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definitions

Discussion in 'Are you new to aquatic plants? Start here' started by bobtail, May 21, 2007.

  1. bobtail

    bobtail Prolific Poster

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    Hi All
    Id like to ask what the definition of low light and high light tanks are?
    Say in terms of lumens or lux or whatever the method of measurement and how that translates to tubes or bulb type lighting.

    Thanks
     
  2. Henry Hatch

    Henry Hatch Guru Class Expert

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    This is my opinion on low light/high light. This assumes normal output flourescents. Low light 1.5 - 2.0 watts/gal. Med light 2.0 - 3 watts/gal. High light over 3 watts/gallon. My definition is not based on growth rates, but on the level of light at which the management of a tank becomes more complicated. My favorite tank so far is 2.0 - 2.5 watts/gallon with co2. You can grow lots of plants, get good growth rates, and have fewer problems with algae. I am amazed at the number of people new to plants who have lights in excess of 4.0 wpg. At that level you better be an expert.

    Henry
     
  3. VaughnH

    VaughnH Lifetime Charter Member
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    The watts per gallon required for low, medium and high lighting depends on the light type being used too. AH Supply kits are, in my opinion, very good both as to the bulbs and to the reflectors, so less watts per gallon are required with them than with T8 fluorescent bulbs with white painted flat reflectors. And, the watts per gallon also depend on how high above the tank the light fixture is. The higher the fixture, the more light is lost due to spillover. (If the reflector is reasonably good, and the bulb is down in the reflector far enough, the loss of light by the square of the distance is not the most significant loss.) So, in my opinion again, it isn't really possible to say how many watts per gallon equal high, medium or low light without also saying a lot more about what lights and how they are mounted with what reflectors. I think that's why the watts per gallon "rule" is nothing more than a crude ballpark estimate of the amount of light needed.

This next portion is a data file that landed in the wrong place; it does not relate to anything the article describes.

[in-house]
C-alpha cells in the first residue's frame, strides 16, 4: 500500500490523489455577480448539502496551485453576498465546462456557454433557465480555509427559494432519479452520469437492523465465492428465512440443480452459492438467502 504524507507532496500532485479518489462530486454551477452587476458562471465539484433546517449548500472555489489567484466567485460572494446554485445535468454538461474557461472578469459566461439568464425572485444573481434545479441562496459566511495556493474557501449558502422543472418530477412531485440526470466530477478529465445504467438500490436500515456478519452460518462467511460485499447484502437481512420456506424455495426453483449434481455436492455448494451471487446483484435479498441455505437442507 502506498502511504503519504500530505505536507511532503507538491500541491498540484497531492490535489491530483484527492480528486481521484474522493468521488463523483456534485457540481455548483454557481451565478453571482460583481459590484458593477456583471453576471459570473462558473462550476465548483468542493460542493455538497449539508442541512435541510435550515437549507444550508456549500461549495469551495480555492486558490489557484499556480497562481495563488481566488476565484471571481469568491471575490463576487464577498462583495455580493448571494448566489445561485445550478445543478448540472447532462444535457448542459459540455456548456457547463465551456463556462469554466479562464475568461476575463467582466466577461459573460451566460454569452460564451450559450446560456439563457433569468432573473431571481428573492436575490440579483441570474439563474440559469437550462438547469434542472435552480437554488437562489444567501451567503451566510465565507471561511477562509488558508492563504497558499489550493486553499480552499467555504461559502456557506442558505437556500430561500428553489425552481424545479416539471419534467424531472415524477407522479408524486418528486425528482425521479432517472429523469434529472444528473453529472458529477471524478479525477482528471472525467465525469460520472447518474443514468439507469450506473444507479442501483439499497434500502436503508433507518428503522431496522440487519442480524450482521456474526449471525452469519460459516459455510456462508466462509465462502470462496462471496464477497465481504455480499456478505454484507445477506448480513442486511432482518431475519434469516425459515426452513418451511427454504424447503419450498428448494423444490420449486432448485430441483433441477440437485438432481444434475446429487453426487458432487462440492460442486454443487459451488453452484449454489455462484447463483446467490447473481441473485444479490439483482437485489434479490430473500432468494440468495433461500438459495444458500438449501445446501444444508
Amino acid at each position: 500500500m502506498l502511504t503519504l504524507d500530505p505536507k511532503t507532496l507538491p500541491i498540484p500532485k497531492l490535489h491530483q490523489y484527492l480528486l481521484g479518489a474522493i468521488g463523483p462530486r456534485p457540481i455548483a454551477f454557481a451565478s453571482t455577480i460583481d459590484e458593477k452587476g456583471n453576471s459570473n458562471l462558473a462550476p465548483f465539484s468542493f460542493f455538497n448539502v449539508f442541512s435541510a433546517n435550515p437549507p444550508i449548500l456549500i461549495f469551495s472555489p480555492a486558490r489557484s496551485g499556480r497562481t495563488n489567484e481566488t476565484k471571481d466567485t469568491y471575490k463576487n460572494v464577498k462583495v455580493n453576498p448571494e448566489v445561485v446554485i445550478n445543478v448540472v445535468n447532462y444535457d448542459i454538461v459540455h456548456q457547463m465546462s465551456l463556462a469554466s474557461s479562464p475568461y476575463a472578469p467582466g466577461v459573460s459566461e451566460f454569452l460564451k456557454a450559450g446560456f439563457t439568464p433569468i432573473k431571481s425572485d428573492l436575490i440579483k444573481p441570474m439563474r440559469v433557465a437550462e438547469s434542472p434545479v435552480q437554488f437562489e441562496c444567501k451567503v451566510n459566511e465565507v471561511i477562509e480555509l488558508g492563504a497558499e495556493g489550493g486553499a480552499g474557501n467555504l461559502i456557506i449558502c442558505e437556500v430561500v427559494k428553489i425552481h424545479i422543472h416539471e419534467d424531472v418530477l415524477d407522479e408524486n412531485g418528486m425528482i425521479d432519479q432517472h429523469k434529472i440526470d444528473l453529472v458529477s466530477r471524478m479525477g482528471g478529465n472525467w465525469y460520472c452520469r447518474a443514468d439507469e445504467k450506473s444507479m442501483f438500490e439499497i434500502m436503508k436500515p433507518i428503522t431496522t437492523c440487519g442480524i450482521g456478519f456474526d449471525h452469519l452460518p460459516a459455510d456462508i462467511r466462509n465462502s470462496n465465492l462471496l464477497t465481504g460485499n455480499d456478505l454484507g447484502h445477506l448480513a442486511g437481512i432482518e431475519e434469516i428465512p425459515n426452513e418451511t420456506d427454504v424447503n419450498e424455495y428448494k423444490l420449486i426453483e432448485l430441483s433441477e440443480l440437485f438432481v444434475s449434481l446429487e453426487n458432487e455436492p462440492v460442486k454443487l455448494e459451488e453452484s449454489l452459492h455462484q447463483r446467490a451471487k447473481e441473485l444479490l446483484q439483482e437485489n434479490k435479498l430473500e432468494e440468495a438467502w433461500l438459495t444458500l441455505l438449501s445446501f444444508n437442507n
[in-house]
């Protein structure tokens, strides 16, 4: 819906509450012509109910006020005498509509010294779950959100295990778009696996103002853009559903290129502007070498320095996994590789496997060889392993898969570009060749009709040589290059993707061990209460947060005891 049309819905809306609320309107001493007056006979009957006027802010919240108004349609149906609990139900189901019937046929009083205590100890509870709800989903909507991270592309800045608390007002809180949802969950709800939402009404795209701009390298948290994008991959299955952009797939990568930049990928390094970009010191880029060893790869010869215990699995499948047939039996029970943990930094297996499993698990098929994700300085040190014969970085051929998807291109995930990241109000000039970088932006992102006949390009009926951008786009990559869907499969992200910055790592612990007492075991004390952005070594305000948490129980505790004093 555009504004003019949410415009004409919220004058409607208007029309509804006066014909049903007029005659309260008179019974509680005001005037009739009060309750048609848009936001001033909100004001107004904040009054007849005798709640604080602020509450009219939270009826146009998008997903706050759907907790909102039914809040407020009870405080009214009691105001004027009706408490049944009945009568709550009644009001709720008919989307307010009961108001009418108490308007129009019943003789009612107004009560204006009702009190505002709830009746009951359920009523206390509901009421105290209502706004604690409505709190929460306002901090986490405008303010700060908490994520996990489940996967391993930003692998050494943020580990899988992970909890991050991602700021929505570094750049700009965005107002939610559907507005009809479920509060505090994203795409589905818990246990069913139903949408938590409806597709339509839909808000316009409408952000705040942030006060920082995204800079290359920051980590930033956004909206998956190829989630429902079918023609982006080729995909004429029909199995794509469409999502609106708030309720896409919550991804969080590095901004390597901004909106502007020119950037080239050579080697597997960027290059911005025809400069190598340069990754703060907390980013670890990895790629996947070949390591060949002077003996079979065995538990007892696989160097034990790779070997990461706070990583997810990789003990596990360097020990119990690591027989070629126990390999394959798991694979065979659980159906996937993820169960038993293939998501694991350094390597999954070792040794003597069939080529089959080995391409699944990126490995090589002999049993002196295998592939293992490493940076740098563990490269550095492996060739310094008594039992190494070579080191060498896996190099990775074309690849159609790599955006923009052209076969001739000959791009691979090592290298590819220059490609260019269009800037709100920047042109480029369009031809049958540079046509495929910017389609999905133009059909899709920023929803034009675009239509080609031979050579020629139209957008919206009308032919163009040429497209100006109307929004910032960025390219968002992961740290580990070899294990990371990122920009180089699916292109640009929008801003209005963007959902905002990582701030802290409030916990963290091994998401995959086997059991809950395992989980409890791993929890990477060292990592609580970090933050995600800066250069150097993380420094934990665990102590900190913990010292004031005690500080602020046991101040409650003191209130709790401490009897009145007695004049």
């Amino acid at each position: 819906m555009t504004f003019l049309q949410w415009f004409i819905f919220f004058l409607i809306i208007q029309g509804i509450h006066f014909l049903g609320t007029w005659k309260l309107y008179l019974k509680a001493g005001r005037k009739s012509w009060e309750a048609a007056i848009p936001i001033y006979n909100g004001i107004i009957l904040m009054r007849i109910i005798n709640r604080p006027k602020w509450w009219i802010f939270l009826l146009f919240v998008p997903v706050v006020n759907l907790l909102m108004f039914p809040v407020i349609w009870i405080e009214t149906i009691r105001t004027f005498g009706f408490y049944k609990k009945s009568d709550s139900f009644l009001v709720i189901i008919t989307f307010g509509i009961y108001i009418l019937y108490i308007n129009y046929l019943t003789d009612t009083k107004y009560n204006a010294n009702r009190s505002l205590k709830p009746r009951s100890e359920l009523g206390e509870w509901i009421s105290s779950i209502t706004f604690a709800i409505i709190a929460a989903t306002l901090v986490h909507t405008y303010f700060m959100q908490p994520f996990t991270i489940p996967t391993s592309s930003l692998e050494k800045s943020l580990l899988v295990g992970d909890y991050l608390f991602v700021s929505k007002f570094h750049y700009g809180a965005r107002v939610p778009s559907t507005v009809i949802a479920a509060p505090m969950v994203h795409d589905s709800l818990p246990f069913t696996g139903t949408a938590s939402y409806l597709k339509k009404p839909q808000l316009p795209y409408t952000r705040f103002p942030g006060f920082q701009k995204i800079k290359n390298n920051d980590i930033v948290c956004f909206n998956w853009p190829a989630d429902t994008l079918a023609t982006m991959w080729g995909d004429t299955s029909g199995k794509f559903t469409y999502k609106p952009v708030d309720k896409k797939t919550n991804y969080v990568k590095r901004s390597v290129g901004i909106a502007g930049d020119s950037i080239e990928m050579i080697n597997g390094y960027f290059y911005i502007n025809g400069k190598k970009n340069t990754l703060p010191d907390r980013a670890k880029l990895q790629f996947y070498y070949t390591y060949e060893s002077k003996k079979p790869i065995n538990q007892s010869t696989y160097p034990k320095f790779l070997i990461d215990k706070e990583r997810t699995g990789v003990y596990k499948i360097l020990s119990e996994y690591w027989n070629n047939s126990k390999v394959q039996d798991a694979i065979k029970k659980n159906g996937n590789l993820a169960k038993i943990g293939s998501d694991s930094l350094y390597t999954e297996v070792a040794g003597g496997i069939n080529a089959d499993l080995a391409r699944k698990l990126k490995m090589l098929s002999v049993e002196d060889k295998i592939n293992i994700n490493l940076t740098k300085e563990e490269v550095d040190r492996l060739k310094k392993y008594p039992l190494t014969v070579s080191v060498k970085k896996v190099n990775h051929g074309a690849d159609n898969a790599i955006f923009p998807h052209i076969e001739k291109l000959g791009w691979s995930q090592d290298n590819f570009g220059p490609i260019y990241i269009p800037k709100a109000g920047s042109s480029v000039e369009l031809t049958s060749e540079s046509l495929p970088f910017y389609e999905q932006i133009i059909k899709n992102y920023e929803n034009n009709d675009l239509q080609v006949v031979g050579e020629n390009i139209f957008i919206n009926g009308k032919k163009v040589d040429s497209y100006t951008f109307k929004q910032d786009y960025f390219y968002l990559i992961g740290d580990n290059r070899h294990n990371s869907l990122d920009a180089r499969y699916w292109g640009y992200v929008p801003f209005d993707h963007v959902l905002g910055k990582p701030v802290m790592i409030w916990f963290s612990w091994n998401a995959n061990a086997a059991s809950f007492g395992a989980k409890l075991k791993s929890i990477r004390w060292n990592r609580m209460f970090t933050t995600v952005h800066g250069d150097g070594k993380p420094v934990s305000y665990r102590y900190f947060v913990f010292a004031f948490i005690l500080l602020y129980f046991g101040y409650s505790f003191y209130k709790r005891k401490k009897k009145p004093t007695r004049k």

4. bobtail

    bobtail Prolific Poster

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    Thanks guys ,

    Vaughn that I guess is why Im struggling a bit with making my mind up on what I need ,Not only the type of light but the distance from the tank. I think Ill setup a 2 ft tank to start with so I can make it a fry tank later on. It also means less equipment to start with as my budget is quite tight atm.
    As Im not sure whether the tank Ill get will have a hood or not I think I'll make up a hood and have adjustment for the lights built in to it.

    Thanks Henry those yardstick figures are ideal for starting up a new tank .
     
  5. Anti-Pjerrot

    Anti-Pjerrot Prolific Poster

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    If you know the lumen output of your ligth you can recalculate it to lux, using the height from lamp to bottom and area of the tank, if the lamp is on top of the tank, you can use the volume of the tank:

    Lux = 1000 x lumen/ vol (L)

    I use these standards to compare the lighting:

    Low - 10000-20000lux
    Medium Low - 20000-40000lux
    Medium - 40000-60000lux
    Medium High - 60000-80000lux
    High - 80000-100000lux

    Somewhere i read that direct sunlight on a clear day was rated to 100000lux, and i used the low 10000lux as given from a standard 15W floresent (apr. 500lm) in a 54L tank.

    Sometimes i use a wider medium light scale:

    low 0-15000lux

    medium low: 15000-30000lux

    medium 30000-60000lux

    medium high: 60-80000lux

    high: 80- 100000lux
     
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